By Hanah Tabios
After years of total neglect, the monument of Emilio Jacinto, dubbed as the brains of the revolutionary movement Katipunan, was made visible again to the public following Manila Mayor Francisco “Isko Moreno” Domagoso’s continuous clean-up campaign.
The Manila Bulletin was able to speak with some of the bystanders in the now cleared Kartilya ng Katipunan Park where some 58 illegal stalls have already been cleared by the Manila City LGU for obstructing the path of the pedestrians for several years now.
“Maaliwalas tignan kasi wala na yung mga tambay dito. Ito ring Liwasan syempre madalas kong makita magmula noong ginawa ‘yan pero ito ngayon lang,” Marvin Andas, a resident of Sampaloc Manila said referring to Jacinto’s bronze statue located at the center of the park.
Some said it even came as a surprise after seeing a monument.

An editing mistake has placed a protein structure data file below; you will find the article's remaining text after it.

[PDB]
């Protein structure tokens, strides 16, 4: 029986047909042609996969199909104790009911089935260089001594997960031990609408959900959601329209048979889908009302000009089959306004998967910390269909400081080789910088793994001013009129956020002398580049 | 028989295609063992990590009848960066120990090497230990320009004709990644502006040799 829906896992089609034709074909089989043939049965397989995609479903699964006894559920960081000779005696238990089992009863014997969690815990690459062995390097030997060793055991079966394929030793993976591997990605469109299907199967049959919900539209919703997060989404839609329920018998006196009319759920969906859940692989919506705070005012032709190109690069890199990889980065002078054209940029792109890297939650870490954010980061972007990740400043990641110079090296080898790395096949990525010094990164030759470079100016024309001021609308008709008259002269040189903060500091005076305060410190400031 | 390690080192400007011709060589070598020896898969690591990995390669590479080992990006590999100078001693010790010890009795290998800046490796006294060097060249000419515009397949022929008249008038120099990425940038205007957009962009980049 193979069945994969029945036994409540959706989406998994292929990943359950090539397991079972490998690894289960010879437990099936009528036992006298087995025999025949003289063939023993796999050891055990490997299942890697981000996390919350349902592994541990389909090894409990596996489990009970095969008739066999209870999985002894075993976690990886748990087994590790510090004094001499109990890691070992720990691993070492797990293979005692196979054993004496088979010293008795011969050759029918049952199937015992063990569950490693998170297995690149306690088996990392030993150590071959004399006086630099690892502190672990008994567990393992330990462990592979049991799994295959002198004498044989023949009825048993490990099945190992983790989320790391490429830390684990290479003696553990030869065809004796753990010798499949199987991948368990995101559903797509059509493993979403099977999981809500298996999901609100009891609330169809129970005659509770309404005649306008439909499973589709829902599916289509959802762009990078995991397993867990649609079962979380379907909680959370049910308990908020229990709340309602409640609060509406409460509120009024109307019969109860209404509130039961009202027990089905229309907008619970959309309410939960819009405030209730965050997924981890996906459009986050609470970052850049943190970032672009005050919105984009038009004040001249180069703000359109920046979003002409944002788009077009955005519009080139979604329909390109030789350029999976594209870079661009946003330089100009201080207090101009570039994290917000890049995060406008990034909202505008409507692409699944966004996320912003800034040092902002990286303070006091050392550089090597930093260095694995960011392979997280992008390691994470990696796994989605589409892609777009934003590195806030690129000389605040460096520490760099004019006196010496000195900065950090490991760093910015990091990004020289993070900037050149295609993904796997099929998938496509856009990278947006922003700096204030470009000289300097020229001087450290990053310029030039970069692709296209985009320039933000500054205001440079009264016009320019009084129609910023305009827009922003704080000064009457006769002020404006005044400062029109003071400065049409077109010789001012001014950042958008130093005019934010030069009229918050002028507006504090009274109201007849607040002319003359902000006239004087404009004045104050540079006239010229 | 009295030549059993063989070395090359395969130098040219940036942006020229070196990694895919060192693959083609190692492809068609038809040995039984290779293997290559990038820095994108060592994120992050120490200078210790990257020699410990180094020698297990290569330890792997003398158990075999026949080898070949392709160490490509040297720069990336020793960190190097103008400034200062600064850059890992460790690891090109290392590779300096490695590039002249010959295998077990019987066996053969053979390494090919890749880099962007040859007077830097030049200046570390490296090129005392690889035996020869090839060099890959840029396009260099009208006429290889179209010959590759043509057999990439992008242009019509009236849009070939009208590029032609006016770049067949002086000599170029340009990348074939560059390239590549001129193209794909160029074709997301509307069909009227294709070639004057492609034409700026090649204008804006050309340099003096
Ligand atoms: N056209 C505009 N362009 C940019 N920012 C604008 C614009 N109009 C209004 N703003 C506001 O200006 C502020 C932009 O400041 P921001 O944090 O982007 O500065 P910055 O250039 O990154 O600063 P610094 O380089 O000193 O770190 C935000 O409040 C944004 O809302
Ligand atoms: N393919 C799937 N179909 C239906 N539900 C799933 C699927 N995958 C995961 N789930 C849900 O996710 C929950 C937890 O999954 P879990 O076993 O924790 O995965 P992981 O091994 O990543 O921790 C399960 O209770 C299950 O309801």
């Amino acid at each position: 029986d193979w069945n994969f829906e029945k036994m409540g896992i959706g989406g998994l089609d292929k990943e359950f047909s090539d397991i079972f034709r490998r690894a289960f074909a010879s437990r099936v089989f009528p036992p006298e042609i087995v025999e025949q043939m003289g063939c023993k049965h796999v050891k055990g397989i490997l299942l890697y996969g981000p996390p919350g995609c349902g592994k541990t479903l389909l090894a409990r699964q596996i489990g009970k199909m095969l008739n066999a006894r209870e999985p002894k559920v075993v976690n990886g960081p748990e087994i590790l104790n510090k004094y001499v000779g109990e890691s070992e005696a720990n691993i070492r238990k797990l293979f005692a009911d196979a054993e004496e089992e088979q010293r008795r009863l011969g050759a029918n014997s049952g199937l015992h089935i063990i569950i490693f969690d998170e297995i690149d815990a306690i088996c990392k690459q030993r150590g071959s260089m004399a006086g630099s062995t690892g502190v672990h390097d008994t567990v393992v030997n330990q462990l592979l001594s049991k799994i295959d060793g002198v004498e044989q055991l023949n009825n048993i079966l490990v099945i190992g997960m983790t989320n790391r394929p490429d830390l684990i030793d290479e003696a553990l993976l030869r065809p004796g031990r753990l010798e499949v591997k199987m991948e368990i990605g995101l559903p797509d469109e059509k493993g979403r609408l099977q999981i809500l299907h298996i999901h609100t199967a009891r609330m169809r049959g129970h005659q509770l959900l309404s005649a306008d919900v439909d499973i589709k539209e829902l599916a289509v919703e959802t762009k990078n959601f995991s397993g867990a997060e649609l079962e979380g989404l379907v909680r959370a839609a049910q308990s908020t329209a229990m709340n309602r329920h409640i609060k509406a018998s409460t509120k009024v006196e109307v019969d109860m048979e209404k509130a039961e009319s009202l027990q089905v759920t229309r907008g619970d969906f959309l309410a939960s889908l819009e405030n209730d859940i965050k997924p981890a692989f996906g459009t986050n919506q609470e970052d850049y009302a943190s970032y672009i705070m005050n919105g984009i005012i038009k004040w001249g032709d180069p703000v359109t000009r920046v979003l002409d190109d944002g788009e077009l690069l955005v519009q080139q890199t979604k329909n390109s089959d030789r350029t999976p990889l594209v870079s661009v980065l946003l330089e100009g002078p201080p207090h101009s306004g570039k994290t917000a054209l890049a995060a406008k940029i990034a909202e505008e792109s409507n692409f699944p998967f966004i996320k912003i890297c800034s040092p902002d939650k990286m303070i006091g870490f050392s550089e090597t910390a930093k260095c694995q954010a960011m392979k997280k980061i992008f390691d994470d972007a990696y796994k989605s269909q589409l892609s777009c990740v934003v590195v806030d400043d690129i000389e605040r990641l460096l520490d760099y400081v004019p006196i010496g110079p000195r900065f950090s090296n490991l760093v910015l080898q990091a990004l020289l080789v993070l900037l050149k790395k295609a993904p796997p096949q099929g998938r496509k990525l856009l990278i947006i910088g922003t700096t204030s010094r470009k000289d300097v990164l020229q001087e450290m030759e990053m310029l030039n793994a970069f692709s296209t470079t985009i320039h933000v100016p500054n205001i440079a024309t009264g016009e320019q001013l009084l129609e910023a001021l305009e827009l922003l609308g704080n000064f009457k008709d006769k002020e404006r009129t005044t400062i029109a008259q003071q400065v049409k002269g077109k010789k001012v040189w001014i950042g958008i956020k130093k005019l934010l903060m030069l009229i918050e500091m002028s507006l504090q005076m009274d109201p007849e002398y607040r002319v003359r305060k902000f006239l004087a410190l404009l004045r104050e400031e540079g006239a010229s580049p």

Jacinto, a key figure in Philippine history, was a close friend and adviser of Katipunan founder Andres Bonifacio.
In fact, according to Philippine Center for Masonic Studies website, the academic arm of the Independent Grand Lodge of Free and Accepted Masons of the Philippine Islands (IGLPI) that provides Masonic courses and training, Jacinto joined the revolutionary movement in 1894 back when he was a 19-year-old student at the University of Sto. Tomas (UST).
However, his schooling was cut short after fully committing himself to the movement.
Historian Dr. Isagani R. Medina, in one of his writings, even said that he was nicknamed as “Emiliong Bata to distinguish him from Emiliong Matanda known as General Emilio Aguinaldo.”
Jacinto was also considered as one of the greatest military geniuses during his time.
Historical accounts also said it was him who wrote the Kartilya ng Katipunan (Katipunan Code of Conduct). He laid out the rules and principles of the Katipunan which served as a guide for all its member Katipuneros.
He was the editor of the Katipunan revolutionary paper “Ang Kalayaan”. The paper held office at the house occupied by Dr. Pio Valenzuela in Calle Lavezares in San Nicolas, Binondo, Manila.
But Jacinto’s life ended early. He died on April 16, 1899, at the age of 23 after he contracted malaria. His remains were first transferred to the Manila North Cemetery but in 1970s, it was transferred anew and was finally enshrined in Himlayang Pilipino Memorial Park (HPMP).